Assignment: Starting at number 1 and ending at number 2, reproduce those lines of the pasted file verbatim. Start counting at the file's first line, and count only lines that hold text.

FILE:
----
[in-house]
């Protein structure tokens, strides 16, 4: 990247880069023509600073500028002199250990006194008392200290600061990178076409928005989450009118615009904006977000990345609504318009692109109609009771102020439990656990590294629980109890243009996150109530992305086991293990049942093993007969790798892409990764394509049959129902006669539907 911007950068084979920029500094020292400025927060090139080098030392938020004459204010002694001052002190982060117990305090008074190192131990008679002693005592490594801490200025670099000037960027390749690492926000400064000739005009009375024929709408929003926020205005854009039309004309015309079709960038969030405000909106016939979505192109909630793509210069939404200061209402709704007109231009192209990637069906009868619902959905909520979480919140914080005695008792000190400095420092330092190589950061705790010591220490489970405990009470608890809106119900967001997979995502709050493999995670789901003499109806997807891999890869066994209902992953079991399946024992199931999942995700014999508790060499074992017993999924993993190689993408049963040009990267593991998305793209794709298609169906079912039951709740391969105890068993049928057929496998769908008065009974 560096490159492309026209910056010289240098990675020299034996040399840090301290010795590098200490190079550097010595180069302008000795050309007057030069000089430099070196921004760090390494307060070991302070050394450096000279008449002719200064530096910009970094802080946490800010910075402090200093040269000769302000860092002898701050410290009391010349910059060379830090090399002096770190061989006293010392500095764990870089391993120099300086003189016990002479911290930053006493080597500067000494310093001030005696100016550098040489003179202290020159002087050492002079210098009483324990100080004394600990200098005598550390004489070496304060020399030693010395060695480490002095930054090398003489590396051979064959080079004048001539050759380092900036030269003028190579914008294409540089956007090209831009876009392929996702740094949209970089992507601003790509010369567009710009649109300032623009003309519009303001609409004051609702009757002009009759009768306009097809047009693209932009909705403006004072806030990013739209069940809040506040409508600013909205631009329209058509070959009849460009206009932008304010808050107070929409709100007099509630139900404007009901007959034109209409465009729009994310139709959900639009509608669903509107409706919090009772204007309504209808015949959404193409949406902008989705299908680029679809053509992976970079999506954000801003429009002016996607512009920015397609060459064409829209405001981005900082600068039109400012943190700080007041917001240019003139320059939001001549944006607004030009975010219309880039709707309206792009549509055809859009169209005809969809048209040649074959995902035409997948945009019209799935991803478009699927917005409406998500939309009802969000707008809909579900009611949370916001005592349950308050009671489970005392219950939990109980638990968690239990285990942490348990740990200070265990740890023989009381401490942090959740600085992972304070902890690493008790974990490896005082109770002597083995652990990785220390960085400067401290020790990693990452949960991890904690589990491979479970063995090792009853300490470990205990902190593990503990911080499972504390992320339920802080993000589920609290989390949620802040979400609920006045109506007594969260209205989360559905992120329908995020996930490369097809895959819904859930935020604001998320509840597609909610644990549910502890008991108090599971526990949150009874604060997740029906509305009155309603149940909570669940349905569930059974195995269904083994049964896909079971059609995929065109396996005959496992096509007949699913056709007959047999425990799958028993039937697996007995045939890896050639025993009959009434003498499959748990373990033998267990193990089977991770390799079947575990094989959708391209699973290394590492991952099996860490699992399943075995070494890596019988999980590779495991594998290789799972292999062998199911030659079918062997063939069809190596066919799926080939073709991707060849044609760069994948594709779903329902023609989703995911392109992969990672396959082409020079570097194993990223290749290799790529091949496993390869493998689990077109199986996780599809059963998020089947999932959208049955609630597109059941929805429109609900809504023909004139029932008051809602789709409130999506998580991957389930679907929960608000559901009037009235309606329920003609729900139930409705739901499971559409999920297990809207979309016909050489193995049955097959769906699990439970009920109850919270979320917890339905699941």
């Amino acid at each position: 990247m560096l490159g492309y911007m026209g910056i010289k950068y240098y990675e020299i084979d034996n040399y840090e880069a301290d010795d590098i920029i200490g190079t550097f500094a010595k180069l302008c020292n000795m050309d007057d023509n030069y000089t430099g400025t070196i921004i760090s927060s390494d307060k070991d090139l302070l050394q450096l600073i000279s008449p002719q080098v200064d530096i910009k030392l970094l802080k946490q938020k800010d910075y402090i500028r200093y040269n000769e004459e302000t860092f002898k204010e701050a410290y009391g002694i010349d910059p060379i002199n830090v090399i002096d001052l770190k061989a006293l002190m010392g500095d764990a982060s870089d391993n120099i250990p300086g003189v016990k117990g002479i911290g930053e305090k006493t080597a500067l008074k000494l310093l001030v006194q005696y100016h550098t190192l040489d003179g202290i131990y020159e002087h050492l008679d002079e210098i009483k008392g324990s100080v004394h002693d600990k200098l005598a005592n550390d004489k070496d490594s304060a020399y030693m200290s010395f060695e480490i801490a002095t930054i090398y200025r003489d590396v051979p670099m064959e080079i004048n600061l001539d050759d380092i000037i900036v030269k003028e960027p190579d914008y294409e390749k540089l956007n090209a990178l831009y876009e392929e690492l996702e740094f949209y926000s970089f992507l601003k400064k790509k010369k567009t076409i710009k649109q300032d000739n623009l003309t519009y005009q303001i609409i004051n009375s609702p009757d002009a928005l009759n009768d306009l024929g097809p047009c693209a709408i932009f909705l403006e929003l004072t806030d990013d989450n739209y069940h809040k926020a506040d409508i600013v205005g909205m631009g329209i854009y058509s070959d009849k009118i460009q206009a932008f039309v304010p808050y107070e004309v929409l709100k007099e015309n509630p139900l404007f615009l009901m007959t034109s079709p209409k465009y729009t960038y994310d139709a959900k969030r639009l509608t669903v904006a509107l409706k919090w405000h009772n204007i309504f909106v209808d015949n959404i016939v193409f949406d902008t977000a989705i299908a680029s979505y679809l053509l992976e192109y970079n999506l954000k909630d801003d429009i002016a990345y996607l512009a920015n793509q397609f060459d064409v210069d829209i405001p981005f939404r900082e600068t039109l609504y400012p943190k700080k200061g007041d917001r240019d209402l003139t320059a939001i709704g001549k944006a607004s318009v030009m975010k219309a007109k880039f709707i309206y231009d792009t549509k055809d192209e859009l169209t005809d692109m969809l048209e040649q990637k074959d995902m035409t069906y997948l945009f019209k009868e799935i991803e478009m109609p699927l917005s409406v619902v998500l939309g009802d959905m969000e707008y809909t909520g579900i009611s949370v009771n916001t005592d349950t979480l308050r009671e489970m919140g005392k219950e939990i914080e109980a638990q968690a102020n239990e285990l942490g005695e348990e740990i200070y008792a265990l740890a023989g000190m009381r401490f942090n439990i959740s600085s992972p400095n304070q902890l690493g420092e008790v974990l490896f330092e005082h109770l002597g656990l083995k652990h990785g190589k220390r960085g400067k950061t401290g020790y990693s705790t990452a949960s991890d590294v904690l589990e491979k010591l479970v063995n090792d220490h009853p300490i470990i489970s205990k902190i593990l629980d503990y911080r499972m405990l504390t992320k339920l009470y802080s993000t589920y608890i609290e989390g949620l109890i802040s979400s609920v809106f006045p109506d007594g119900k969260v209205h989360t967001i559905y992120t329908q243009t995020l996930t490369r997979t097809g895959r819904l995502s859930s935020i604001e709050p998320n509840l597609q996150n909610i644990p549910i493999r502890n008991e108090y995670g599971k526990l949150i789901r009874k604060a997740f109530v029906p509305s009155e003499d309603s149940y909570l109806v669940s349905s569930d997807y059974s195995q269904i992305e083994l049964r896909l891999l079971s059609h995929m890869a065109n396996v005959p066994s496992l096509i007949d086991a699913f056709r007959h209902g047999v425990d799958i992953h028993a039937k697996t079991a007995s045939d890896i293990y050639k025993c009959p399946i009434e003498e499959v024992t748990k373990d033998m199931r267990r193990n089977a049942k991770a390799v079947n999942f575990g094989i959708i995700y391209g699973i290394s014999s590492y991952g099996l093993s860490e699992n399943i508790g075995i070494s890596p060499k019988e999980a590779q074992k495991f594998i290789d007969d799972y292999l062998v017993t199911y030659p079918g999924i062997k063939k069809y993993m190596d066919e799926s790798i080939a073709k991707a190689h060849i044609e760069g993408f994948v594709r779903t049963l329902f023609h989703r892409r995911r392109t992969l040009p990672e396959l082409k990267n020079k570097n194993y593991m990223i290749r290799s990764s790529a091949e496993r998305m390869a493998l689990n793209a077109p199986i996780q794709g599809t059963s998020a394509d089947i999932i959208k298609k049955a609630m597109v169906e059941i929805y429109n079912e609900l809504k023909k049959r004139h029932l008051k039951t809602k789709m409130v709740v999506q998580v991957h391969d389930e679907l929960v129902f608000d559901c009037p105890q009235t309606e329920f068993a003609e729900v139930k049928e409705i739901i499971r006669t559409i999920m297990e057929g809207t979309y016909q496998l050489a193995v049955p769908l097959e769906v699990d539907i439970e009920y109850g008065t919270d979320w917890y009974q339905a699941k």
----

[in-house]
């Protein structure tokens, strides 16, 4: 990247880069023509600073500028002199250990006194008392200290600061990178076409928005989450009118615009904006977000990345609504318009692109109609009771102020439990656990590294629980109890243009996150109530992305086991293990049942093993007969790798892409990764394509049959129902006669539907 911007950068084979920029500094020292400025927060090139080098030392938020004459204010002694001052002190982060117990305090008074190192131990008679002693005592490594801490200025670099000037960027390749690492926000400064000739005009009375024929709408929003926020205005854009039309004309015309079709960038969030405000909106016939979505192109909630793509210069939404200061209402709704007109231009192209990637069906009868619902959905909520979480919140914080005695008792000190400095420092330092190589950061705790010591220490489970405990009470608890809106119900967001997979995502709050493999995670789901003499109806997807891999890869066994209902992953079991399946024992199931999942995700014999508790060499074992017993999924993993190689993408049963040009990267593991998305793209794709298609169906079912039951709740391969105890068993049928057929496998769908008065009974 560096490159492309026209910056010289240098990675020299034996040399840090301290010795590098200490190079550097010595180069302008000795050309007057030069000089430099070196921004760090390494307060070991302070050394450096000279008449002719200064530096910009970094802080946490800010910075402090200093040269000769302000860092002898701050410290009391010349910059060379830090090399002096770190061989006293010392500095764990870089391993120099300086003189016990002479911290930053006493080597500067000494310093001030005696100016550098040489003179202290020159002087050492002079210098009483324990100080004394600990200098005598550390004489070496304060020399030693010395060695480490002095930054090398003489590396051979064959080079004048001539050759380092900036030269003028190579914008294409540089956007090209831009876009392929996702740094949209970089992507601003790509010369567009710009649109300032623009003309519009303001609409004051609702009757002009009759009768306009097809047009693209932009909705403006004072806030990013739209069940809040506040409508600013909205631009329209058509070959009849460009206009932008304010808050107070929409709100007099509630139900404007009901007959034109209409465009729009994310139709959900639009509608669903509107409706919090009772204007309504209808015949959404193409949406902008989705299908680029679809053509992976970079999506954000801003429009002016996607512009920015397609060459064409829209405001981005900082600068039109400012943190700080007041917001240019003139320059939001001549944006607004030009975010219309880039709707309206792009549509055809859009169209005809969809048209040649074959995902035409997948945009019209799935991803478009699927917005409406998500939309009802969000707008809909579900009611949370916001005592349950308050009671489970005392219950939990109980638990968690239990285990942490348990740990200070265990740890023989009381401490942090959740600085992972304070902890690493008790974990490896005082109770002597083995652990990785220390960085400067401290020790990693990452949960991890904690589990491979479970063995090792009853300490470990205990902190593990503990911080499972504390992320339920802080993000589920609290989390949620802040979400609920006045109506007594969260209205989360559905992120329908995020996930490369097809895959819904859930935020604001998320509840597609909610644990549910502890008991108090599971526990949150009874604060997740029906509305009155309603149940909570669940349905569930059974195995269904083994049964896909079971059609995929065109396996005959496992096509007949699913056709007959047999425990799958028993039937697996007995045939890896050639025993009959009434003498499959748990373990033998267990193990089977991770390799079947575990094989959708391209699973290394590492991952099996860490699992399943075995070494890596019988999980590779495991594998290789799972292999062998199911030659079918062997063939069809190596066919799926080939073709991707060849044609760069994948594709779903329902023609989703995911392109992969990672396959082409020079570097194993990223290749290799790529091949496993390869493998689990077109199986996780599809059963998020089947999932959208049955609630597109059941929805429109609900809504023909004139029932008051809602789709409130999506998580991957389930679907929960608000559901009037009235309606329920003609729900139930409705739901499971559409999920297990809207979309016909050489193995049955097959769906699990439970009920109850919270979320917890339905699941």